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Renewable energy appears to be one of the areas that have been less affected by the financial market's turmoil and economic downturn. In fact, green energy is widely regarded as a fairly safe haven for investors in many countries, offering long-term prospects with low risk because of reliable technology, rated off-takers and attractive returns. Wind energy is still the favourite among the renewable options.With prices for fossil fuels increasing and pushing up electricity price, wind-generated electricity is becoming competitive in many parts of the world. There is of course debate on how to calculate such grid parity - the point at which green power has the same price tag as other power. There is also debate on whether to include into the calculation the cost of stand-by options such as coal or gas power, used to balance the grid during low wind speeds. But even in the worst case calculations wind generated power is becoming increasingly competitive - especially in areas with high wind speeds.Turbine costs, turbine supplyCosts for wind energy projects are dominated by the price of turbines, which constitute up to 75% of onshore project costs. For offshore projects, the share is much lower, probably about 40-50%,

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The UK and European renewable energy sector is currently undergoing a radical transformation, spearheaded by the increasing demand for a secure source of clean, home grown energy. Driven by strong government incentives and advancements in technology, the sector has matured over recent years and the barriers to entry for new investors are receding.In particular, the wind sub-sector has been responsible for the biggest shift in attitudes and the greatest attraction of proactive investment, having demonstrated its simplicity and proven renewable energy technology. These are key factors necessary to unlock project finance and support of the banks. However, the sector has not escaped the lack of confidence that has dogged the global financial markets, which has stifled funding and development.There have been numerous policies implemented by governments across Europe aimed at reversing this trend. In the UK, Ofgem recently highlighted the need for an estimated £200bn of investment in cleantech and renewables over the next 10 years. Renewable Obligation Certificates (ROCs) have been introduced, which provide large utility companies with a quota for sourcing their power from renewables.To address the dilemma of a funding shortfall at the small-scale research and development end of the scale, Feed in Tariffs (FITs) have been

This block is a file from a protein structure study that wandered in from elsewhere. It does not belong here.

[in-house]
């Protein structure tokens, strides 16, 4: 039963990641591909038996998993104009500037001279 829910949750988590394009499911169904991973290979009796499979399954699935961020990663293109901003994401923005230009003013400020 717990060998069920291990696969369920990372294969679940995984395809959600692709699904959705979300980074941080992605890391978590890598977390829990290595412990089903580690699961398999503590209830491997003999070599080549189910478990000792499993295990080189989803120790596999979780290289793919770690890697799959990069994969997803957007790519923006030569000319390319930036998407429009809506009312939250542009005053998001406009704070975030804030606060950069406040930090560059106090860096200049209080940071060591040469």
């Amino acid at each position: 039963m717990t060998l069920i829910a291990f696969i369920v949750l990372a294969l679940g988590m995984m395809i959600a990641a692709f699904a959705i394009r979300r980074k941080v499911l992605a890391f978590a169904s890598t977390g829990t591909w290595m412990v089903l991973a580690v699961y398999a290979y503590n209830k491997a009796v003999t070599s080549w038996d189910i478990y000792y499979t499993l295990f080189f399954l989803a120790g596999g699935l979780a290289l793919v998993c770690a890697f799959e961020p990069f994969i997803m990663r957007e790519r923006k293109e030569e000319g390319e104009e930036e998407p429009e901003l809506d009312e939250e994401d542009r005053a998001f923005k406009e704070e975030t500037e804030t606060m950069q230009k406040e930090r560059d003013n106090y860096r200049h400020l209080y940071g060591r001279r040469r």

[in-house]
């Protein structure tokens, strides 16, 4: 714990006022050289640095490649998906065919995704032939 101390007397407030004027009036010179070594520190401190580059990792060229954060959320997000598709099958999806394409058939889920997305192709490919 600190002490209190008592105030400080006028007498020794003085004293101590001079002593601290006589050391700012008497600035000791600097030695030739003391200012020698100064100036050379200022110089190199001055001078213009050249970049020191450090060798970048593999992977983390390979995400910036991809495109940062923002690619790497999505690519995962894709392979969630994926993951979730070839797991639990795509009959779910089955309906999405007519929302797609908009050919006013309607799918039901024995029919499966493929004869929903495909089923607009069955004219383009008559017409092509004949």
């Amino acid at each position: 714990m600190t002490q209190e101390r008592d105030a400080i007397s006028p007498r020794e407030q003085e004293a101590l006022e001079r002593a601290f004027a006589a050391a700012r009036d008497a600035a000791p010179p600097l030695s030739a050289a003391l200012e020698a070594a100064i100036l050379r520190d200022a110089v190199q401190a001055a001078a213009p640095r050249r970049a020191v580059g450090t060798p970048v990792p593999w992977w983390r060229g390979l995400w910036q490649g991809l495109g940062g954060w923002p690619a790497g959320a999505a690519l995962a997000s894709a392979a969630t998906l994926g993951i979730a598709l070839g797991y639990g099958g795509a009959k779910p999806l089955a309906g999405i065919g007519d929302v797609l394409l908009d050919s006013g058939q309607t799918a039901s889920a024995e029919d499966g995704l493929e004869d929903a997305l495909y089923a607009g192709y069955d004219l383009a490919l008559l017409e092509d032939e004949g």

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Adam Grainger, Global Head of Energy and Engineering, Networkers International plcThe renewable energy industry is growing rapidly as are the number of people employed within it. In order to give your business a competitive edge, it is becoming increasingly important to ensure you have appropriately skilled and motivated individuals within your organisation to compete effectively in the global renewable energy market place.With the day to day responsibilities of most hiring managers in the energy industry focussed elsewhere, it can be hard to dedicate the necessary time to recruit staff. If you get it wrong, and you are forced to replace an individual, the costs to your business can be vast. A recent study concluded that the cost of replacing an employee could be anything from 75 percent of the person's salary to an alarming 24 times the person's salary! So how do you go about identifying the right individual first time round?Identify your resource needsBefore hiring a new member of staff it is important that you consider the skills your business will need in order to function properly and complete the tasks at hand. In a growing industry, such as renewable energy it is important to ensure you have the